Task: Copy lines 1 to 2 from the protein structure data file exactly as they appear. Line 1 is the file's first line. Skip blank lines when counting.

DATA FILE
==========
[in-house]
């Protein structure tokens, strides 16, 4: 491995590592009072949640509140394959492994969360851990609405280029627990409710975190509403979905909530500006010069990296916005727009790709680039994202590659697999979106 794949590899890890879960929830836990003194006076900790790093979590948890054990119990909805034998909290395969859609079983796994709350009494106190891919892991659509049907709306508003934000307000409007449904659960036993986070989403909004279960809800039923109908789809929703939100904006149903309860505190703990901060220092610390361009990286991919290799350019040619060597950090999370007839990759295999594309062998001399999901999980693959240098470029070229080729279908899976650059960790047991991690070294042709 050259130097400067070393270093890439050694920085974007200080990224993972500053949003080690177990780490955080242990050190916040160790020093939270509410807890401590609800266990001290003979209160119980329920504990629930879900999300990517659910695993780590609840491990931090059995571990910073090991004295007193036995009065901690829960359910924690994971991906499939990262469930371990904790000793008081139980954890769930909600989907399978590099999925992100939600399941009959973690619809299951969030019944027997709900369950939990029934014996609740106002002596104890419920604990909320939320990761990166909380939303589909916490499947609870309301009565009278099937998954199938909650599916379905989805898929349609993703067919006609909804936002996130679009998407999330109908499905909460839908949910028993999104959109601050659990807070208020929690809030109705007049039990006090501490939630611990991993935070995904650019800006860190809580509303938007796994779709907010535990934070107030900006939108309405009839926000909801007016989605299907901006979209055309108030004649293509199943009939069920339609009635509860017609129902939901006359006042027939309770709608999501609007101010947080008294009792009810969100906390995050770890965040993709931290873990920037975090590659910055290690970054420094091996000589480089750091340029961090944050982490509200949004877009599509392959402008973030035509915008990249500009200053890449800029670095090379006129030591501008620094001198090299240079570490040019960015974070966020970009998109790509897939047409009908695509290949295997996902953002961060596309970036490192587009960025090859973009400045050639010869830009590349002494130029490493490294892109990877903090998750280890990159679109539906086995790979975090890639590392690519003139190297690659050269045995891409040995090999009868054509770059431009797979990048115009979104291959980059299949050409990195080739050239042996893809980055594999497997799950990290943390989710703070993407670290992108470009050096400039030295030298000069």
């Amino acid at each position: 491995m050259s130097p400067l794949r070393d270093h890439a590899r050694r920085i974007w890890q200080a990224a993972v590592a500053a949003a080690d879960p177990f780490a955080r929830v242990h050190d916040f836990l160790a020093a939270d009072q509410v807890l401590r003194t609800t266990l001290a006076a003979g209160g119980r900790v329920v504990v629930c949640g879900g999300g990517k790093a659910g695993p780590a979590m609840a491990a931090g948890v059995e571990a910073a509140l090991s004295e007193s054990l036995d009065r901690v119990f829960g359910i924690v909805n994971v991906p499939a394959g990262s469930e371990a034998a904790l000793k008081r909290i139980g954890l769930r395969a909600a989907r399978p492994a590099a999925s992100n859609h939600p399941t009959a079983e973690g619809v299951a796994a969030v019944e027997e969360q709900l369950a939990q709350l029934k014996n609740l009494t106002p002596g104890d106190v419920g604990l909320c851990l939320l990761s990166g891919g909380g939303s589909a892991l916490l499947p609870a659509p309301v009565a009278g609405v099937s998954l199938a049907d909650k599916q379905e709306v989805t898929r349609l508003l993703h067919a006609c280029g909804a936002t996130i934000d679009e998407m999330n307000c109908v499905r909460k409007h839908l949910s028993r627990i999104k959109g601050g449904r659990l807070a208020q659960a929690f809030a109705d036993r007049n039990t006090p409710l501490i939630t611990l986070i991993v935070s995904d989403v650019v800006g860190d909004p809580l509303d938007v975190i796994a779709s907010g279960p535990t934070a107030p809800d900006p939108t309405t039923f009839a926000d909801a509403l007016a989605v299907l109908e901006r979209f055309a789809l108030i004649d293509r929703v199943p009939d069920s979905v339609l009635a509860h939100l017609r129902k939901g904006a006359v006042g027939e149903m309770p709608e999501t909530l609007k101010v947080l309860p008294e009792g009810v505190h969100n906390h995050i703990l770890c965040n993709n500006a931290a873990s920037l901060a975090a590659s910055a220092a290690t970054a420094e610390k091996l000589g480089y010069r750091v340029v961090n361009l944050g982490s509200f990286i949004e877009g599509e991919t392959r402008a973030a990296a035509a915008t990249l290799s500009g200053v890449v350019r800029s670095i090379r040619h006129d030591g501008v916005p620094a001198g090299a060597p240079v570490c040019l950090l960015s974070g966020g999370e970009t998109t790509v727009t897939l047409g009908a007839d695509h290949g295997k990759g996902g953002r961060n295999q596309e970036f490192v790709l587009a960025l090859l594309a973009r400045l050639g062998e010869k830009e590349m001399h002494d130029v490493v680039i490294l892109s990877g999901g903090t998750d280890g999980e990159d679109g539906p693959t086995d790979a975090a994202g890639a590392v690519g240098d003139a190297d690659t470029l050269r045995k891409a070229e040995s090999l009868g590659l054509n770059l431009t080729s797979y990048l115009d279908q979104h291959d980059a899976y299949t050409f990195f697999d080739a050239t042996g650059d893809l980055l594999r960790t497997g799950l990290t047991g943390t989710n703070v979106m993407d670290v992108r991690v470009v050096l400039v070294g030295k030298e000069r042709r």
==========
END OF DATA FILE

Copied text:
[in-house]
């Protein structure tokens, strides 16, 4: 491995590592009072949640509140394959492994969360851990609405280029627990409710975190509403979905909530500006010069990296916005727009790709680039994202590659697999979106 794949590899890890879960929830836990003194006076900790790093979590948890054990119990909805034998909290395969859609079983796994709350009494106190891919892991659509049907709306508003934000307000409007449904659960036993986070989403909004279960809800039923109908789809929703939100904006149903309860505190703990901060220092610390361009990286991919290799350019040619060597950090999370007839990759295999594309062998001399999901999980693959240098470029070229080729279908899976650059960790047991991690070294042709 050259130097400067070393270093890439050694920085974007200080990224993972500053949003080690177990780490955080242990050190916040160790020093939270509410807890401590609800266990001290003979209160119980329920504990629930879900999300990517659910695993780590609840491990931090059995571990910073090991004295007193036995009065901690829960359910924690994971991906499939990262469930371990904790000793008081139980954890769930909600989907399978590099999925992100939600399941009959973690619809299951969030019944027997709900369950939990029934014996609740106002002596104890419920604990909320939320990761990166909380939303589909916490499947609870309301009565009278099937998954199938909650599916379905989805898929349609993703067919006609909804936002996130679009998407999330109908499905909460839908949910028993999104959109601050659990807070208020929690809030109705007049039990006090501490939630611990991993935070995904650019800006860190809580509303938007796994779709907010535990934070107030900006939108309405009839926000909801007016989605299907901006979209055309108030004649293509199943009939069920339609009635509860017609129902939901006359006042027939309770709608999501609007101010947080008294009792009810969100906390995050770890965040993709931290873990920037975090590659910055290690970054420094091996000589480089750091340029961090944050982490509200949004877009599509392959402008973030035509915008990249500009200053890449800029670095090379006129030591501008620094001198090299240079570490040019960015974070966020970009998109790509897939047409009908695509290949295997996902953002961060596309970036490192587009960025090859973009400045050639010869830009590349002494130029490493490294892109990877903090998750280890990159679109539906086995790979975090890639590392690519003139190297690659050269045995891409040995090999009868054509770059431009797979990048115009979104291959980059299949050409990195080739050239042996893809980055594999497997799950990290943390989710703070993407670290992108470009050096400039030295030298000069």